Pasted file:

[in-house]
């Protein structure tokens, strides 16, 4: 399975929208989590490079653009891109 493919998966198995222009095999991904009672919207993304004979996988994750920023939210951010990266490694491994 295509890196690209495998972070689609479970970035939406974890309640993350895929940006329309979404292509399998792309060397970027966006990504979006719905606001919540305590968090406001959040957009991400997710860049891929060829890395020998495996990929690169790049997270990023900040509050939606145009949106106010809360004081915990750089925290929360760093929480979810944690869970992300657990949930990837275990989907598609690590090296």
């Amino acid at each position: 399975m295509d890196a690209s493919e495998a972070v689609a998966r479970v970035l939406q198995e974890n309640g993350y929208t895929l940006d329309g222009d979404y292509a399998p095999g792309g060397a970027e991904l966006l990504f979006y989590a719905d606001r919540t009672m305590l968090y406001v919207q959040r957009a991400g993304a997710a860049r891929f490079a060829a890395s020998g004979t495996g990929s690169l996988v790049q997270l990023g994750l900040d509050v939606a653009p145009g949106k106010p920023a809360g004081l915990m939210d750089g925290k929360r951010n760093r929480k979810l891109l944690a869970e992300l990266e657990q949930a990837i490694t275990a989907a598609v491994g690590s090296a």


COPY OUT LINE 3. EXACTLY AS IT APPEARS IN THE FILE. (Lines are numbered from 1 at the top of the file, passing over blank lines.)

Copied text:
């Amino acid at each position: 399975m295509d890196a690209s493919e495998a972070v689609a998966r479970v970035l939406q198995e974890n309640g993350y929208t895929l940006d329309g222009d979404y292509a399998p095999g792309g060397a970027e991904l966006l990504f979006y989590a719905d606001r919540t009672m305590l968090y406001v919207q959040r957009a991400g993304a997710a860049r891929f490079a060829a890395s020998g004979t495996g990929s690169l996988v790049q997270l990023g994750l900040d509050v939606a653009p145009g949106k106010p920023a809360g004081l915990m939210d750089g925290k929360r951010n760093r929480k979810l891109l944690a869970e992300l990266e657990q949930a990837i490694t275990a989907a598609v491994g690590s090296a």